Researchers hope to uncover puzzling mechanism of vision loss in kids with $2.7M DOD award

The Department of Defense Neurofibromatosis Research Program awarded Children’s National Hospital $2.7M to better understand a pediatric tumor as a blinding disease. The study design will specifically focus on targeting immune responses during the development of the tumor as a means to prevent or preserve vision before the tumor-associated irreversible neurological damage.

Why it matters

Nearly 20% of individuals with neurofibromatosis type 1 (NF1) develop tumors along the anterior visual pathway, involving optic nerves, optic chiasm and optic tracts, known as NF1-associated optic pathway gliomas (NF1-OPGs). This tumor is mainly diagnosed in children younger than seven years, which could lead to a lifelong disability.

NF1-OPGs often grow extensively along the optic pathway, and surgery is a high-risk treatment option. Consequently, human tumor tissues are rarely available for research.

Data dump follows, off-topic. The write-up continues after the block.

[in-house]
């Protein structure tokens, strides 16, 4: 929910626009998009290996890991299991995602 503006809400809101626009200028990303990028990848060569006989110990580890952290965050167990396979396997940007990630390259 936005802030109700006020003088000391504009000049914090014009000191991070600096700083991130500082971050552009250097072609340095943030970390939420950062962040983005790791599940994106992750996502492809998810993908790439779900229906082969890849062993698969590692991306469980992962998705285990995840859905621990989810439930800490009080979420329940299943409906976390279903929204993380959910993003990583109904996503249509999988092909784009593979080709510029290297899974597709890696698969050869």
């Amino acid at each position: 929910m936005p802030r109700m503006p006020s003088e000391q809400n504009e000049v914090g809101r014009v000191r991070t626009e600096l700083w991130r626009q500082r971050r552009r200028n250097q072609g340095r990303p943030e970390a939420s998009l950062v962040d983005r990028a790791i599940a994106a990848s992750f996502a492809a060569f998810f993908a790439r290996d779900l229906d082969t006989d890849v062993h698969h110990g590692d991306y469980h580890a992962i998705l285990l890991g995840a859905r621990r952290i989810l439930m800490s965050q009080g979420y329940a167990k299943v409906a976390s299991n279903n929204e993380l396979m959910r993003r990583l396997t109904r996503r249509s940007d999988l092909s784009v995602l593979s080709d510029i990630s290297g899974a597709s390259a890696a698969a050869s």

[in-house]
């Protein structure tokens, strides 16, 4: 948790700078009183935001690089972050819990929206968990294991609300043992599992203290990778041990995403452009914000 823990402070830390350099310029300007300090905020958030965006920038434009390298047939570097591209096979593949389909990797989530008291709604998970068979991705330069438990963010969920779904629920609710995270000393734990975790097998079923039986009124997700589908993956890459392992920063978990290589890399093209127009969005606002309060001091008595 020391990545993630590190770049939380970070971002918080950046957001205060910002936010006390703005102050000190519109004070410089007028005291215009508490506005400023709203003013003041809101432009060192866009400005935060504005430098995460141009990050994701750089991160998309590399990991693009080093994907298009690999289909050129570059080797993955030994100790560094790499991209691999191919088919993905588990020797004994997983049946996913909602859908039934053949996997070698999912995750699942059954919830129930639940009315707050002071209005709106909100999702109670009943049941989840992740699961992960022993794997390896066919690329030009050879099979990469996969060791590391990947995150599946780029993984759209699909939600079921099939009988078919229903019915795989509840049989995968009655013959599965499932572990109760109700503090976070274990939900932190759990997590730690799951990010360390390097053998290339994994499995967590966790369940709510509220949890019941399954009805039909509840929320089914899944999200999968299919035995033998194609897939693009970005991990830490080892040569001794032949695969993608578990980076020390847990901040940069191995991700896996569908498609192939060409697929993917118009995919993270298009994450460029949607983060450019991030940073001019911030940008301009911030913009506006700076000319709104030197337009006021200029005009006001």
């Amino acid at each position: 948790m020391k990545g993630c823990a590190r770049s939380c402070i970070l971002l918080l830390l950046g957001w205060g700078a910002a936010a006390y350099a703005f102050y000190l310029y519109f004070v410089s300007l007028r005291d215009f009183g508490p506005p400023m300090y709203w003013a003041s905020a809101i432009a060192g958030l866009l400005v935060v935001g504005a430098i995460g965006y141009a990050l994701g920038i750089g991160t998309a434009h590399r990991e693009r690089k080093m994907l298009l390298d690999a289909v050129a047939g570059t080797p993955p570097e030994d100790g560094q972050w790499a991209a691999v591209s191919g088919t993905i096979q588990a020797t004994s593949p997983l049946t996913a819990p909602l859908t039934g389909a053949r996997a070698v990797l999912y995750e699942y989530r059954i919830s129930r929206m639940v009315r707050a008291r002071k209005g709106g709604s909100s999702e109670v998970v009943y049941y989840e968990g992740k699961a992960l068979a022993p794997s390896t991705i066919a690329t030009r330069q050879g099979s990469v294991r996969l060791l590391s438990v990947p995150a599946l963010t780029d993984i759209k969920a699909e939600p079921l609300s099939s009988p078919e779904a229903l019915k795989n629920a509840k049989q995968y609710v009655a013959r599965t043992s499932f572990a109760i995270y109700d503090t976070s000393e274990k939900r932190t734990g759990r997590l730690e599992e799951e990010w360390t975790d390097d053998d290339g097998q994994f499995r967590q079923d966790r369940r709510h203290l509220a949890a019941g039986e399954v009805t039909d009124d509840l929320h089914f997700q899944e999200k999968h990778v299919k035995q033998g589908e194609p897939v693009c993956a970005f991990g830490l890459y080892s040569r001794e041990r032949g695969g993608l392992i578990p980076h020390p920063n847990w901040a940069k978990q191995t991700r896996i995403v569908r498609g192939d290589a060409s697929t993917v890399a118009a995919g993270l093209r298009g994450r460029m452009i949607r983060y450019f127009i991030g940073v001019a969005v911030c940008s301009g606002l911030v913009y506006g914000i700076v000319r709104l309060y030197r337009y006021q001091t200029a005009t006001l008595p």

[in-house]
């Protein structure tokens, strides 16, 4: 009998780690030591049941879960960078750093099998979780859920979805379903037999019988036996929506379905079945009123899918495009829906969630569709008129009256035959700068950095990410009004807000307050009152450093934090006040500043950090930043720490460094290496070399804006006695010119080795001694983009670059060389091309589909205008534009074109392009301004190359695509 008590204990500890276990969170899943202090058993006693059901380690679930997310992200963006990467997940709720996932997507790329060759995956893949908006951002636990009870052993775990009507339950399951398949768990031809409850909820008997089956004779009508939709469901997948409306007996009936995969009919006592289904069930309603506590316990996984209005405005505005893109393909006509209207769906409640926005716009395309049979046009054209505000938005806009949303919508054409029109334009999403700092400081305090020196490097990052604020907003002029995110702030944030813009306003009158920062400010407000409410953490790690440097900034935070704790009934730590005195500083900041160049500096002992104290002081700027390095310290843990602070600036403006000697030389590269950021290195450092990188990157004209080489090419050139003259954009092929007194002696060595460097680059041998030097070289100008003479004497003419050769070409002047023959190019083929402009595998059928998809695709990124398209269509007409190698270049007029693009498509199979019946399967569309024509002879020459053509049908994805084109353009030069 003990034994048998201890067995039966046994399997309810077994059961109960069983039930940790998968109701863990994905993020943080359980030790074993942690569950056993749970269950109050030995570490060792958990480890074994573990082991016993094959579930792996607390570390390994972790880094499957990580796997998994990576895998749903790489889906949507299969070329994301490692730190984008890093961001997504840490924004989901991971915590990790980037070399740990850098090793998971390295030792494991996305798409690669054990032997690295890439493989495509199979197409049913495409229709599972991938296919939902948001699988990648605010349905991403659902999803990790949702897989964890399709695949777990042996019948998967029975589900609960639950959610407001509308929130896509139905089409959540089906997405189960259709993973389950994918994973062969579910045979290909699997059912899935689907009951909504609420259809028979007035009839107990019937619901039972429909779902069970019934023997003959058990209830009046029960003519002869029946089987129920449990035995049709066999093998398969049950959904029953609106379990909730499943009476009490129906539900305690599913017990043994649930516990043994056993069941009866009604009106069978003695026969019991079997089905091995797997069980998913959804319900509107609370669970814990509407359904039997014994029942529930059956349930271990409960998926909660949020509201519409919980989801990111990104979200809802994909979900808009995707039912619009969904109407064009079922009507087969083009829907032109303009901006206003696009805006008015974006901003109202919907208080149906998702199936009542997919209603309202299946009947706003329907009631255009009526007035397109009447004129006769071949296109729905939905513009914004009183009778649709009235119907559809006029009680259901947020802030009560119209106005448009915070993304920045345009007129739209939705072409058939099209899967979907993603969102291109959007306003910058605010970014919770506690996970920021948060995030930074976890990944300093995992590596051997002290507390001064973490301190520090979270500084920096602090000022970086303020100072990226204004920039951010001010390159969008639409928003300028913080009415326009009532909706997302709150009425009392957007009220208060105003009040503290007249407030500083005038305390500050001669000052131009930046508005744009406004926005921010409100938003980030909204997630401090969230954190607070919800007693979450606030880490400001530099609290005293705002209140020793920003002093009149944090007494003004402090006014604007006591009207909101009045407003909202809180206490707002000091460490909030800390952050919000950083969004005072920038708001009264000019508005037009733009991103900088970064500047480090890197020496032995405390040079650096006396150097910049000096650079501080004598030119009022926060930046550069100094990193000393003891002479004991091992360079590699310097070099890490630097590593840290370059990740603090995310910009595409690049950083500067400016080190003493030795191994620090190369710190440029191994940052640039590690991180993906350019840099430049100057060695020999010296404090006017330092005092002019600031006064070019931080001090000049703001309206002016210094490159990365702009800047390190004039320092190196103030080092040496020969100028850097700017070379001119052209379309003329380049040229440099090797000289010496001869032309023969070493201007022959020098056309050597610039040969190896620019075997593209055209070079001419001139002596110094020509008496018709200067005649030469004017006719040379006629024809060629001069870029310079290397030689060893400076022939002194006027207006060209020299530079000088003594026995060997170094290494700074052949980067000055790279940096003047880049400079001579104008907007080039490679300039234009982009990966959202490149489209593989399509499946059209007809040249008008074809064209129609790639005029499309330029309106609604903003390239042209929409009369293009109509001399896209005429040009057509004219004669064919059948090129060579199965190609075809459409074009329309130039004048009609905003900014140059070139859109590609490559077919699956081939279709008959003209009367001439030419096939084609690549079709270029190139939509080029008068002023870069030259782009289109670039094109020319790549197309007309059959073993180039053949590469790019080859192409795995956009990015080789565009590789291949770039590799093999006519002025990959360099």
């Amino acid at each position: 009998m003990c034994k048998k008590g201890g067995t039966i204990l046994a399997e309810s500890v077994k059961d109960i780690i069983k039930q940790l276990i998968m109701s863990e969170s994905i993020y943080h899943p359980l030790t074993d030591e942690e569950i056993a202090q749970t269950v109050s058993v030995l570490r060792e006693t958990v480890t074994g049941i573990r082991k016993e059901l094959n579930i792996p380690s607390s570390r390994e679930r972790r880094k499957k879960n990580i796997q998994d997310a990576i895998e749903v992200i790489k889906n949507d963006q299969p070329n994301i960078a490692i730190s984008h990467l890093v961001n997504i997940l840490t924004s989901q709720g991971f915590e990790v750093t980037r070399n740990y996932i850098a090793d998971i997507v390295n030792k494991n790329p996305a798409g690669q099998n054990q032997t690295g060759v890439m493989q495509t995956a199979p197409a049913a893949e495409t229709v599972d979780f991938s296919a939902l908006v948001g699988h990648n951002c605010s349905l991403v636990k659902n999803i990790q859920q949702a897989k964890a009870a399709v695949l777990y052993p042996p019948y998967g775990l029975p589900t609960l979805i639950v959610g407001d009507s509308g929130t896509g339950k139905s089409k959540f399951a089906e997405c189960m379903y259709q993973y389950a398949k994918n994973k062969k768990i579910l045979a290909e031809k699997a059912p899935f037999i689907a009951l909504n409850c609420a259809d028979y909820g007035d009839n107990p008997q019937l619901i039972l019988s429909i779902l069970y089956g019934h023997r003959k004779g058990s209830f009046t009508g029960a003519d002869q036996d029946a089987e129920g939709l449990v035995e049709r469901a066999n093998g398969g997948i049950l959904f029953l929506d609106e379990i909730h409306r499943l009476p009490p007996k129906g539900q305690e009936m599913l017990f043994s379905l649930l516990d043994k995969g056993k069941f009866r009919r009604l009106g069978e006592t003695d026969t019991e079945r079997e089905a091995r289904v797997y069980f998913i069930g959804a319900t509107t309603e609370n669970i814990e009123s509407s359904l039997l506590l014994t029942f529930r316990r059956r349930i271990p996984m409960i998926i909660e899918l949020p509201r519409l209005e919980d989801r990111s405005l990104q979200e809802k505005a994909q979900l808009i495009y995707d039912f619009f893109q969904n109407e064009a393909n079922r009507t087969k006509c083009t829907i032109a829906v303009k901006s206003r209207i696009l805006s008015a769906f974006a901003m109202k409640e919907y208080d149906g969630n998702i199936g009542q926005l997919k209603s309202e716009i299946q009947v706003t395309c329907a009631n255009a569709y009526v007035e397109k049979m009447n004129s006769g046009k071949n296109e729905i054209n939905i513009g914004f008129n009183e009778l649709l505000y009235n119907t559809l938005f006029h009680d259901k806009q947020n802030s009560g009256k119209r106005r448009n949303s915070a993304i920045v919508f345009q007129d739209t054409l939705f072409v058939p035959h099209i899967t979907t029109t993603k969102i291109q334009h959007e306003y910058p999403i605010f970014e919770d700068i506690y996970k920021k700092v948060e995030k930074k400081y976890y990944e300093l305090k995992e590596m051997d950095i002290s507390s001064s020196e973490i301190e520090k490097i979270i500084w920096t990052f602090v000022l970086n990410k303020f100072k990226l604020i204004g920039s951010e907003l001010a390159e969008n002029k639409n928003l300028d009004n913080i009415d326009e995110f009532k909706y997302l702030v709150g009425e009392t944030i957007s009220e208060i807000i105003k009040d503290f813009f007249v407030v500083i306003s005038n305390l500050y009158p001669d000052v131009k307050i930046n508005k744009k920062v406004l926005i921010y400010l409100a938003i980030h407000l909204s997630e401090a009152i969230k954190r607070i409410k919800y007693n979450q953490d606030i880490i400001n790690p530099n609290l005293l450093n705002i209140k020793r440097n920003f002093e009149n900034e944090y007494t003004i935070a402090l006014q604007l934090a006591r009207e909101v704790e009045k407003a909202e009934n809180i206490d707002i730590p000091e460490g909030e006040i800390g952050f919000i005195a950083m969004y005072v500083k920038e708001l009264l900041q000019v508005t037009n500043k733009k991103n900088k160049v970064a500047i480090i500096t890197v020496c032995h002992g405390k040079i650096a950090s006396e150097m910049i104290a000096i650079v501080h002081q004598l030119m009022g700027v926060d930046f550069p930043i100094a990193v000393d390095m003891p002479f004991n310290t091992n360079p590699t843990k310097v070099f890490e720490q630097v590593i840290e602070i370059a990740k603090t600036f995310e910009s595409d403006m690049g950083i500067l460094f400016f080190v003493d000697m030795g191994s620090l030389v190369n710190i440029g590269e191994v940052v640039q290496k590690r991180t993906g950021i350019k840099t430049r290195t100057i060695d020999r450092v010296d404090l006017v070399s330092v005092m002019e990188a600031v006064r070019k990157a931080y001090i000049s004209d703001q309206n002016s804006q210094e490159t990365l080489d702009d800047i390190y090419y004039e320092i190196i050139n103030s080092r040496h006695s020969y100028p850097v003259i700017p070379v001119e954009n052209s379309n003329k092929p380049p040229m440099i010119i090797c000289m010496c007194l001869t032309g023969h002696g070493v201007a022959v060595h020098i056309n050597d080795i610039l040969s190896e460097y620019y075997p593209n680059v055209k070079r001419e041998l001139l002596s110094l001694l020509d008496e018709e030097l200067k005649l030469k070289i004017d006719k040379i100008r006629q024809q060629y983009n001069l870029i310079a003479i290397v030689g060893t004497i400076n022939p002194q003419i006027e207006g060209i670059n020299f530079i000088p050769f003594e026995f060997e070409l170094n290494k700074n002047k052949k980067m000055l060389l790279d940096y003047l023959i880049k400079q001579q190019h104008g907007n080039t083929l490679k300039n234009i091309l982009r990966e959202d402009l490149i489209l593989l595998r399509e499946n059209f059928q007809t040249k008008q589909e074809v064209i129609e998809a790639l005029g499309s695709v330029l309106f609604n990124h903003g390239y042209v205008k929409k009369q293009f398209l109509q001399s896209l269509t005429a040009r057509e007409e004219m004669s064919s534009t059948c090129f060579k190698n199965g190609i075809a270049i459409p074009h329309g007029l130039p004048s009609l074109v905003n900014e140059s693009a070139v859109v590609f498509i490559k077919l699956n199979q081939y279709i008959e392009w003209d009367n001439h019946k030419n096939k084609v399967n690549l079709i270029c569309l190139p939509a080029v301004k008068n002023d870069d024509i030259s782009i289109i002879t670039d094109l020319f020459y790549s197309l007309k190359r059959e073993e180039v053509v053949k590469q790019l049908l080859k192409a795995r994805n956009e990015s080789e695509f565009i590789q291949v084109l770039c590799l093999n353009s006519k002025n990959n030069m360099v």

Why we’re excited

“We are very excited about this research because, if successful, we will provide a strategy to treat patients with NF1-OPGs before visual impairment becomes irreversible,” said Yuan Zhu, Ph.D., scientific director and Gilbert Family Endowed professor at the Gilbert Family Neurofibromatosis Institute and senior investigator at the Center for Cancer and Immunology Research, both part of Children’s National. “We combine the expertise of glioma at the Children’s National and retinal biology at the NIH/NEI.”

The research will combine the synergistic expertise between Zhu on NF1 and OPG using pre-clinical models and Drs. Han-Yu Shih and Wei Li at the National Eye Institute of the National Institutes of Health (NIH/NEI) on retinal biology and immunology.

What’s unique

To shed light on the chemical signaling that occurs in the optical nerve with the presence of gliomas, the research approach will have three aims:

  • Isolate and characterize this abnormally infiltrating inflammatory cells and perform multi-omics experiments, including sophisticated genomic, epigenomic and transcriptomic assays, to study them during OPG initiation and progression.
  • Prevent or alleviate OPG-associated nerve damage, RGC death and vision loss.
  • Develop a novel model using the newly established genetic system to identify signals that induce inflammatory responses.